people _away_ from any noble purpose you have, and
instead towards grubbing for dollars. What kind of
people, and work, will you get out of that?

2. Low payment a disincentive. When people work for a
noble purpose, they are told that their work is highly
valued. When people work for $0.75/hour, they are told
that their work is very low-valued. Which kind of work
do you want to do?

3. Legalities. Speaking of payment: if you engage in
an employment relationship with unknown, self-selected
people from any country in the world, for any amount
of money, you're going to have to fight your way
through labour laws and tax issues all the way to

4. Market economics. If you have open content, I can
copy your content to another wiki, not pay people, and
still make money. So by paying contributors, you're
pricing yourself out of the market.

You don't have to pay people to do what they want to
do anyways. The labour cost for leisure activities is
$0. And nobody is going to work on a wiki doing things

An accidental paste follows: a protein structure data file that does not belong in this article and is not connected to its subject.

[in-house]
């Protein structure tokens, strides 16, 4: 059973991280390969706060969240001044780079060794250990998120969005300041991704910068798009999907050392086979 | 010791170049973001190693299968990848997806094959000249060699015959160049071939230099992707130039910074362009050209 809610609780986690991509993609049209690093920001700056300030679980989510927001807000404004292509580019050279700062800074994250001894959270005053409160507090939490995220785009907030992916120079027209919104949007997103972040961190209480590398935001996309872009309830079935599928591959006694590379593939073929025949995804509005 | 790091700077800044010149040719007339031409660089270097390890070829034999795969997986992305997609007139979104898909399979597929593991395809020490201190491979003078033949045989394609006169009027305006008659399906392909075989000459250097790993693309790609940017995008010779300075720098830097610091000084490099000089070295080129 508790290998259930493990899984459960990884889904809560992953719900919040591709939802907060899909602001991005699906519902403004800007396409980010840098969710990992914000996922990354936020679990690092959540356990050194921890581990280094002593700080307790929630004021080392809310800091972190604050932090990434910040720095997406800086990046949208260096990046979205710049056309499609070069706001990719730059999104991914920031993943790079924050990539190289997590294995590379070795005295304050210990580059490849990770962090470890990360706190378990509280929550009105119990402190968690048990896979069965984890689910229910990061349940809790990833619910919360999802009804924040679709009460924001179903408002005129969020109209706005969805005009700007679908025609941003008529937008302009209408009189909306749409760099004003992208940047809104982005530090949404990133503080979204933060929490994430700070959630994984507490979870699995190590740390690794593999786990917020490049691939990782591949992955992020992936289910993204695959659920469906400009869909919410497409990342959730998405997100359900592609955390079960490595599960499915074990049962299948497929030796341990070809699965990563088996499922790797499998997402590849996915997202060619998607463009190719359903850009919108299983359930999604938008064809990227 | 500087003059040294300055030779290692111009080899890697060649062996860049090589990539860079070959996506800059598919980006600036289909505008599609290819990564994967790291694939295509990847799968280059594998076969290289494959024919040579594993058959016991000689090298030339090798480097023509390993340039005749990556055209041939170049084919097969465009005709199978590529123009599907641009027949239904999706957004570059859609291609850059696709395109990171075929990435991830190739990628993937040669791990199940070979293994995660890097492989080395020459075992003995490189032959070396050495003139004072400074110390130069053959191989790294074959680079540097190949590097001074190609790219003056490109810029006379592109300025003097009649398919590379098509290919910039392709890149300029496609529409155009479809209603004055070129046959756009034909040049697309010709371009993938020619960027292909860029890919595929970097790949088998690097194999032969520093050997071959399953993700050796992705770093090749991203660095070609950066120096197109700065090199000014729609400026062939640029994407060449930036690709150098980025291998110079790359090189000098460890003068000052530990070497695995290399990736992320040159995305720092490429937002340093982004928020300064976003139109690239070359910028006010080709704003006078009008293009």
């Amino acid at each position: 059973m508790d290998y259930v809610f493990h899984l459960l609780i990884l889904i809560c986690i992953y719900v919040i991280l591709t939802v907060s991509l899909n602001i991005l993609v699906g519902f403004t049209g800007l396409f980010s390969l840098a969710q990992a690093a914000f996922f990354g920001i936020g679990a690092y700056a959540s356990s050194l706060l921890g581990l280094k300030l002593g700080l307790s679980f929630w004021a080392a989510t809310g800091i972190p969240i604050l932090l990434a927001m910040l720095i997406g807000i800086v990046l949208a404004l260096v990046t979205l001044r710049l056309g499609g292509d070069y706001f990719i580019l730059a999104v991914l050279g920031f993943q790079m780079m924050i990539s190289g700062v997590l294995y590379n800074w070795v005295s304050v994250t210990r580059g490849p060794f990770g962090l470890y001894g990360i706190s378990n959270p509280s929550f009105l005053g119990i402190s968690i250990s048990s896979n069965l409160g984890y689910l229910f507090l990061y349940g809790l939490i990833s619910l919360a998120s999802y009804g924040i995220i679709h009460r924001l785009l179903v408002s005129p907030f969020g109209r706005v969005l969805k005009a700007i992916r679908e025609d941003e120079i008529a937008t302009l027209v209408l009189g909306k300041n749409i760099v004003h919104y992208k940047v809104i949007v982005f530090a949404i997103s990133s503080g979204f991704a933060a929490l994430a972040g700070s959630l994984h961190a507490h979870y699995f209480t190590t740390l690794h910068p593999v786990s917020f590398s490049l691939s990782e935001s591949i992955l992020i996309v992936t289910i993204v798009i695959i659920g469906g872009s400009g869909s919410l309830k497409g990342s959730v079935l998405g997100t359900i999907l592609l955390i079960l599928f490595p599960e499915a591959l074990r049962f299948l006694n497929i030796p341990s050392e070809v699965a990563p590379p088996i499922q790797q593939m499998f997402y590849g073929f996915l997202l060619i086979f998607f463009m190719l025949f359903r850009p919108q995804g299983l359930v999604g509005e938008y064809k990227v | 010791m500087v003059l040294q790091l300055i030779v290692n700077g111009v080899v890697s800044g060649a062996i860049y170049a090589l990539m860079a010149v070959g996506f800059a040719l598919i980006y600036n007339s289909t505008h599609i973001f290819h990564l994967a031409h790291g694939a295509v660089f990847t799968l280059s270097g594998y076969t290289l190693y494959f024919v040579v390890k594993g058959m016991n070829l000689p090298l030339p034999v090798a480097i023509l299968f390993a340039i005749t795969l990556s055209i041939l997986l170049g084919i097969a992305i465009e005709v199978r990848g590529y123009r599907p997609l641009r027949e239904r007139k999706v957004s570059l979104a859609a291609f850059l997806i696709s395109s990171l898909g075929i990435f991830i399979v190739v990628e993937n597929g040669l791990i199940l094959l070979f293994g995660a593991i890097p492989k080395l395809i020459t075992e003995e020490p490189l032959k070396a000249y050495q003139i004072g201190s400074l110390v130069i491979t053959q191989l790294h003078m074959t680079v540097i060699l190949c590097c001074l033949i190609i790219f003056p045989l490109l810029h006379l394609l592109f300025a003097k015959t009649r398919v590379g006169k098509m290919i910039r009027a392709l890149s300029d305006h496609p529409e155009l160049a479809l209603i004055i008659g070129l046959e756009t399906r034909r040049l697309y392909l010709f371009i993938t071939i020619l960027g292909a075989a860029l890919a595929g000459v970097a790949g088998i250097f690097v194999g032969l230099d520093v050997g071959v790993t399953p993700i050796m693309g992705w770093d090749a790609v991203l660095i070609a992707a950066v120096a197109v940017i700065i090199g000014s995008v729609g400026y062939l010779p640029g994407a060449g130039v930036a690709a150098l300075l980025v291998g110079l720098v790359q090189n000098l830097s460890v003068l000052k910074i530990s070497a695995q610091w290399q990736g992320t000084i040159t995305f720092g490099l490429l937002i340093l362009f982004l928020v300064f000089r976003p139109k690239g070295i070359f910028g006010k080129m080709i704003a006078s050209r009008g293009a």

they don't want to do.

5. No fair system. There's simply no fair, automated
and auditable way to divvy up the money. If you do it
by character count, you leave out all the people who
engage in discussions, improve content by editing and
thus deleting characters, or make hugely important
changes with just a few characters. If you do it by
number of edits (or non-rolled-back edits), you judge
tiny and insignificant edits equal to large,
well-thought-out and very productive edits.

Decisions about the relative value of different
contributors to an article is too complicated to do
automatically. But if you have a subjective system --
have a human being evaluate contributions to an
article and portion out payments -- it will be subject
to constant challenges, endless debates, and a lot of
community frustration.

6. Gaming the system. People are really smart. If
there's money to be made, they'll figure out how to